This is why hands-on reviews by experts are important. The adjacent summary-table relays the overall verdicts of several of the most popular camera review sites (cameralabs, dpreview, ephotozine, imaging-resource, and photographyblog). As can be seen, the professional reviewers agree in many cases on the quality of different cameras, but sometimes their assessments diverge, reinforcing the earlier point that a camera decision is often a very personal choice.
|Panasonic G9||+ +||85/100||5/5||5/5||5/5||Nov 2017||1,699|
|Sony A99 II||..||85/100||4.5/5||4.5/5||4.5/5||Sep 2016||3,199|
|Canon 5DS||+||83/100||4.5/5||5/5||4.5/5||Feb 2015||3,699|
|Fujifilm X-H1||+||86/100||4.5/5||..||4.5/5||Feb 2018||1,899|
|Nikon Z6||..||..||4.5/5||4.5/5||5/5||Aug 2018||1,999|
|Olympus E-M1 III||..||83/100||4.5/5||..||4/5||Feb 2020||1,799|
|Olympus E-M1 II||+ +||85/100||4.5/5||5/5||4.5/5||Sep 2016||1,999|
|Panasonic S5||+ +||..||4.5/5||..||4.5/5||Sep 2020||1,999|
|Panasonic GH5||+ +||85/100||4.5/5||5/5||5/5||Jan 2017||1,999|
|Panasonic G80||+ +||84/100||5/5||4.5/5||4.5/5||Sep 2016||899|
|Pentax KP||..||82/100||5/5||..||4.5/5||Jan 2017||1,099|
|Sony A7 III||+ +||89/100||5/5||5/5||5/5||Feb 2018||1,999|
|Sony A7R III||+ +||90/100||4.5/5||5/5||5/5||Oct 2017||3,199|
|Sony A9||+ +||89/100||5/5||5/5||5/5||Apr 2017||4,499|
|Sony A7R II||+ +||90/100||5/5||4.5/5||5/5||Jun 2015||3,199|
|Sony A99||..||84/100||4.5/5||o||4.5/5||Sep 2012||2,799|
|Sony A900||+ +||+ +||4.5/5||4/5||5/5||Sep 2008||2,999|
|Notes: (+ +) highly recommended; (+) recommended; (o) reviewed; (..) not available.|
Care should be taken when interpreting the review scores above, though. The assessments were made in relation to similar cameras of the same technological generation. A score, therefore, has to be seen in close connection to the price and market introduction time of the camera, and comparing ratings of very distinct cameras or ones that are far apart in terms of their release date have little meaning. It should also be noted that some of the review sites have over time altered the way they render their verdicts.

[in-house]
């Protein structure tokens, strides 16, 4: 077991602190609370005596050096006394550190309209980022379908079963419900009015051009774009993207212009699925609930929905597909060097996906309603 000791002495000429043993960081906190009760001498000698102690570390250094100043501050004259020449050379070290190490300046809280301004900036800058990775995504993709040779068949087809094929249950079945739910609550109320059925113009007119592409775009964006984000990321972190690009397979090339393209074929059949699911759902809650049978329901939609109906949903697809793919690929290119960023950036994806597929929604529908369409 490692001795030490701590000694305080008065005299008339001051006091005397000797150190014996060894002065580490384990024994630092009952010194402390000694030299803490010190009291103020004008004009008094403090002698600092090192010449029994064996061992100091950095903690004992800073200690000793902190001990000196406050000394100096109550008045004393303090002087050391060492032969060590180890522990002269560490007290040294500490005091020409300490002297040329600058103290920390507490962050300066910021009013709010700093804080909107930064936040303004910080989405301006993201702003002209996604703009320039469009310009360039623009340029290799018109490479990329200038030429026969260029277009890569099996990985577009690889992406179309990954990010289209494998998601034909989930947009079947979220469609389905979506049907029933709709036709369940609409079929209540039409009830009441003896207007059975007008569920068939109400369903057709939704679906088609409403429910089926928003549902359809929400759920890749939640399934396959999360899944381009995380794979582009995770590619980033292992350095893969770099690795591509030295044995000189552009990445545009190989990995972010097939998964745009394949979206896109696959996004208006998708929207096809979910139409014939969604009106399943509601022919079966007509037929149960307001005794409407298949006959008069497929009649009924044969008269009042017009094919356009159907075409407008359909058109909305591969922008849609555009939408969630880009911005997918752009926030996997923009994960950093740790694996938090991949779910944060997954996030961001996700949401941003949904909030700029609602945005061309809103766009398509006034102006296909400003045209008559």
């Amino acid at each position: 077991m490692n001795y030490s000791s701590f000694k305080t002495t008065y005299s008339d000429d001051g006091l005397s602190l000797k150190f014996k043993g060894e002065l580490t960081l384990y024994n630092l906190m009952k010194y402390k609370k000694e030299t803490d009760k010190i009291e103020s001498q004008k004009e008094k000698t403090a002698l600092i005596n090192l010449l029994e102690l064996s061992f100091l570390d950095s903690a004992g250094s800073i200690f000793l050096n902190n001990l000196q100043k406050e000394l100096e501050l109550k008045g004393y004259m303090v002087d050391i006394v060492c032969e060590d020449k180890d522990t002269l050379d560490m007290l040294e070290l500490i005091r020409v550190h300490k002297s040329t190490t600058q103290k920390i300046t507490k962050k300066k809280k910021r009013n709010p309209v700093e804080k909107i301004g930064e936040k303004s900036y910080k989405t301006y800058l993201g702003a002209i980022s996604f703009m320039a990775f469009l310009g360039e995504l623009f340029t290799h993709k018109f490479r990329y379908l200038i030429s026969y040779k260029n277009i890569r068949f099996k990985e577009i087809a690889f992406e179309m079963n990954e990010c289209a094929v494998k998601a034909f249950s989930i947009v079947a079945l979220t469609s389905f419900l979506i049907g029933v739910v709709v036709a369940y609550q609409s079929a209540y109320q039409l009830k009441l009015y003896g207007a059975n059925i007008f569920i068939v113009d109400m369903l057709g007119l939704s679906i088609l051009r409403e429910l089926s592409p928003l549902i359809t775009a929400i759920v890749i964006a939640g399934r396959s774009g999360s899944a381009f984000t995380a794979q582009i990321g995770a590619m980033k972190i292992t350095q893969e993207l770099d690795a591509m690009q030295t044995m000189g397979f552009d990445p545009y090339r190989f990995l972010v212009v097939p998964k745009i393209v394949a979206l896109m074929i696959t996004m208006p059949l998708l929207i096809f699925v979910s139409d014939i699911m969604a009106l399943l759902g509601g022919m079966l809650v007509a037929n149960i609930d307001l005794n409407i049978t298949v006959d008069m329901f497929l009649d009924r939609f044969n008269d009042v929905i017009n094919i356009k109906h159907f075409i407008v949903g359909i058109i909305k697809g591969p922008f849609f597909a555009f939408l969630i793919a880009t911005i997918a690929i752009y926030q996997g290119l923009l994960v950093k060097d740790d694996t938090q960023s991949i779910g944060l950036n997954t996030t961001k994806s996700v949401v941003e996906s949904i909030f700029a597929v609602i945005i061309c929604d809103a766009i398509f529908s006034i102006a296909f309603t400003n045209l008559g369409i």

Other camera comparisons
Did this review help to inform your camera decision process? In case you would like to check on the differences and similarities of other camera models, just use the search menu below. As an alternative, you can also directly jump to any one of the listed comparisons that were previously generated by the CAM-parator tool.
Specifications: Panasonic G9 vs Sony A99 II
Below is a side-by-side comparison of the specs of the two cameras to facilitate a quick review of their differences and common features.
|Camera Model||Panasonic G9||Sony A99 II|
|Camera Type||Mirrorless system camera||Digital single lens reflex|
|Camera Lens||Micro Four Thirds lenses||Sony A mount lenses|
|Launch Date||November 2017||September 2016|
|Launch Price||USD 1,699||USD 3,199|
|Sensor Specs||Panasonic G9||Sony A99 II|
|Sensor Format||Four Thirds Sensor||Full Frame Sensor|
|Sensor Size||17.3 x 13.0 mm||35.9 x 24.0 mm|
|Sensor Area||224.9 mm2||861.6 mm2|
|Sensor Diagonal||21.6 mm||43.2 mm|
|Sensor Resolution||20.2 Megapixels||42.2 Megapixels|
|Image Resolution||5184 x 3888 pixels||7952 x 5304 pixels|
|Pixel Pitch||3.34 μm||4.52 μm|
|Pixel Density||8.96 MP/cm2||4.90 MP/cm2|
|Moiré control||no AA filter||no AA filter|
|Movie Capability||4K/60p Video||4K/30p Video|
|ISO Setting||200 - 25,600 ISO||100 - 25,600 ISO|
|ISO Boost||100 - 25,600 ISO||50 - 25,600 ISO|
|Image Processor||Venus 10||BIONZ X|
|DXO Sensor Quality (score)||..||92|
|DXO Color Depth (bits)||..||25.4|
|DXO Dynamic Range (EV)||..||13.4|
|DXO Low Light (ISO)||..||2317|
|Screen Specs||Panasonic G9||Sony A99 II|
|Viewfinder Type||Electronic viewfinder||Electronic viewfinder|
|Viewfinder Field of View||100%||100%|
|Viewfinder Resolution||3680k dots||2400k dots|
|Top-Level Screen||Control Panel||Control Panel|
|LCD Framing||Live View||Live View|
|Rear LCD Size||3.0inch||3.0inch|
|LCD Resolution||1040k dots||1229k dots|
|LCD Attachment||Swivel screen||Fully flexible screen|
|Touch Input||Touchscreen||no Touchscreen|
|Shooting Specs||Panasonic G9||Sony A99 II|
|Focus System||Contrast-detect AF||Phase-detect AF|
|Manual Focusing Aid||Focus Peaking||Focus Peaking|
|Max Shutter Speed (mechanical)||1/8000s||1/8000s|
|Continuous Shooting||20 shutter flaps/s||12 shutter flaps/s|
|Shutter Life Expectancy||200 000 actuations||300 000 actuations|
|Electronic Shutter||up to 1/32000s||no E-Shutter|
|Time-Lapse Photography||Intervalometer built-in||no Intervalometer|
|Image Stabilization||In-body stabilization||In-body stabilization|
|Fill Flash||no On-Board Flash||no On-Board Flash|
|Storage Medium||SDXC cards||MS or SDXC cards|
|Second Storage Option||Dual card slots||Dual card slots|
|UHS card support||Dual UHS-II||UHS-I|
|Connectivity Specs||Panasonic G9||Sony A99 II|
|Studio Flash||PC Sync socket||PC Sync socket|
|USB Connector||USB 3.0||USB 2.0|
|HDMI Port||full HDMI||micro HDMI|
|Microphone Port||External MIC port||External MIC port|
|Headphone Socket||Headphone port||Headphone port|
|Wifi Support||Wifi built-in||Wifi built-in|
|Near-Field Communication||no NFC||NFC built-in|
|Bluetooth Support||Bluetooth built-in||Bluetooth built-in|
|Body Specs||Panasonic G9||Sony A99 II|
|Environmental Sealing||Weathersealed body||Weathersealed body|
|Battery Life (CIPA)||400 shots per charge||490 shots per charge|
|In-Camera Charging||USB charging||no USB charging|
137 x 97 x 92 mm
(5.4 x 3.8 x 3.6 in)
143 x 104 x 76 mm
(5.6 x 4.1 x 3.0 in)
|Camera Weight||658 g (23.2 oz)||849 g (29.9 oz)|